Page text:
2 tanks weird readings....???

teddybear22482

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I have 2 tanks a 10 gal that has been set up for a year or more and a 29 gal. that has been cycling for 2 weeks. here are the readings...
29 gal....
PH- 7.8
Ammonia-0.50
NitrAte- 0
Nitrite- 0

10 gal...
PH - 6.0
Ammonia - 0.25
Nitrite - 2.0
NitrAte- 160ppm !!!!

Our tap is used with both of these waters and its PH is 8.8. How does this happen? How do I get my nitrAtes down? And whats going on with my 29 gal?
 

Gunnie

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What is your maintenance schedule? How often and how much do vacuum the gravel? As a tank ages, other toxins besides nitrates can build up in a tank slowly, causing the ph to slowly drop. You must vacuum your gravel including under decorations at least every month or so. This will eliminate any pockets of poisonous gases in your tank. So you don't upset the bacterial balance in your tank, vacuum 1/4 or 1/2 of the gravel each time you do a water change. Some folks never vacuum their gravel because they have a heavily planted tank. Their root systems are supposed to keep the substrate aerated to prevent these pockets. Others have malaysian trumpet snails in their tanks that constantly turn the soil or gravel looking for food. Or you can simply use a knitting need or some kind of similar object to poke through the substrate to allow better circulation. Since your 10 gal. tanks have been up for a year, take it very slowly, you run the risk of releasing these toxins all at once.
 
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teddybear22482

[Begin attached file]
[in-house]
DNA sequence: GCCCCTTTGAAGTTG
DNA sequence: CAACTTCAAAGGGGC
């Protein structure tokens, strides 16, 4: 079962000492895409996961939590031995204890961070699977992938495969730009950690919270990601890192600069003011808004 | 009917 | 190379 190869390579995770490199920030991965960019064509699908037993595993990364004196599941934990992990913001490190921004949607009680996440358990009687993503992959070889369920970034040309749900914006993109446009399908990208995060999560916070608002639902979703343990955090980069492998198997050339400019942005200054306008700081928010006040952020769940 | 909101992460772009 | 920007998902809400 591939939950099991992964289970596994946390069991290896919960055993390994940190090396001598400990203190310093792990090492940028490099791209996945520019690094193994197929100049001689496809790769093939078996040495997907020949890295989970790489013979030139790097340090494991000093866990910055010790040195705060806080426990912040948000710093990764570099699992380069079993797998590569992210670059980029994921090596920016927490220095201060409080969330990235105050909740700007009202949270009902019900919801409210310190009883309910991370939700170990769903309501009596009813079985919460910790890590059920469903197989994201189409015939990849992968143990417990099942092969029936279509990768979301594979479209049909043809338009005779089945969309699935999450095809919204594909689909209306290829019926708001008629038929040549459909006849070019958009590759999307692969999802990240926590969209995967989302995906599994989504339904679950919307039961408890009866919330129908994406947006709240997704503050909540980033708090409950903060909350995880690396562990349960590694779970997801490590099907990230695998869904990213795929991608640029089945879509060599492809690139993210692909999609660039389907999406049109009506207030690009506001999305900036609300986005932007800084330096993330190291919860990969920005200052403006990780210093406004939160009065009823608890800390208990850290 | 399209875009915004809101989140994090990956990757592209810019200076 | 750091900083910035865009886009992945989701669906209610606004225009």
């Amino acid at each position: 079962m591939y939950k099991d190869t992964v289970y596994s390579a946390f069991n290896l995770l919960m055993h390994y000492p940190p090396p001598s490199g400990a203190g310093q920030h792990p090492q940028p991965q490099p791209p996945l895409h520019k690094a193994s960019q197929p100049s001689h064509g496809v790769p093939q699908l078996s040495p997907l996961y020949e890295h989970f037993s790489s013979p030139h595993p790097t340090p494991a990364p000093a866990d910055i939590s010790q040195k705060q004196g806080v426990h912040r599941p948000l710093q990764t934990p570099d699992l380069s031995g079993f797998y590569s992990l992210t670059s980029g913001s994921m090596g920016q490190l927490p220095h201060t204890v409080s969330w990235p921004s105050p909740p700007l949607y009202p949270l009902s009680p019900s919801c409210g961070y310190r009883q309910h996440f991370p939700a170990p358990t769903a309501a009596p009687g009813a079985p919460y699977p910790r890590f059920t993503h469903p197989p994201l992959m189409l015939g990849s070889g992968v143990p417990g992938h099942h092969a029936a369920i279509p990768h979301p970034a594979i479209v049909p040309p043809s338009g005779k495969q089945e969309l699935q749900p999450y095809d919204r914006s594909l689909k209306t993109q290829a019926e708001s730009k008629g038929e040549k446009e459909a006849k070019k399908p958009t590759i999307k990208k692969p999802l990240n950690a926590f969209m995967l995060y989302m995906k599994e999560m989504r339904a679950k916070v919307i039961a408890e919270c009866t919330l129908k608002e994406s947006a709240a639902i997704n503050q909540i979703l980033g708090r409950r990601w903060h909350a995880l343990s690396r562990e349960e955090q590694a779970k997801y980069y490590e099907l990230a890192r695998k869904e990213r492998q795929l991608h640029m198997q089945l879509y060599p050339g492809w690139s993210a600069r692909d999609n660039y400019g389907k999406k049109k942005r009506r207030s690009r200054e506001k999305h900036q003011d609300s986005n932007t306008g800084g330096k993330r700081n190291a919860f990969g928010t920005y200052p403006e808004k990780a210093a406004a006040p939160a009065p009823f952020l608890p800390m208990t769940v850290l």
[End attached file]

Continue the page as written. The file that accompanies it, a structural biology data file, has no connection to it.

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Do you think an undergravel filter may be the culprit with the 10 gallon? I decided not to put one in the 29 gallon...I dont really like them. But i do have 2 10 gallon filters running in the 10 gallon tank. I didnt have a use for oneof the 2 I had so I figured it wouldnt hurt to have two.
 

ncje

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Your 29 gallin readings are fine for a two week old cycle. The 10 gallon sounds like it has old tank syndrome.... doesnt always mean its an old tank, but stuff has built up in places and now is blowing out the nitrates.
 

Gunnie

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Undergravel filters are not normally recommended by hobbyists on these forums. Most hobbyists consider them old technology and outdated. They are also not a good choice if you have live plants in the tank with root systems in the gravel or substrate. All the nutrients get sucked down before the plants have a chance to absorb them. What you could do though is to reverse the flow. So instead of sucking the water down under the plates, your blow it up from down below. You would have to completely take down your tank and start over to do this though. The waste accumulated under those plates would poison your fish once it started to come into the water table.
 
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teddybear22482

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EWWW!!! OK I really dont want to break this tank down... :'( So IM gonna keep changing the water and see if that helps anymore. So far my OH has gone up a little and my ammonia is at 0 in my 10 gallon. Nitrites have gone down a bit and nitrates are the same.

Of course in my 29 gal my ammonia has steadily risen...cycling...
 
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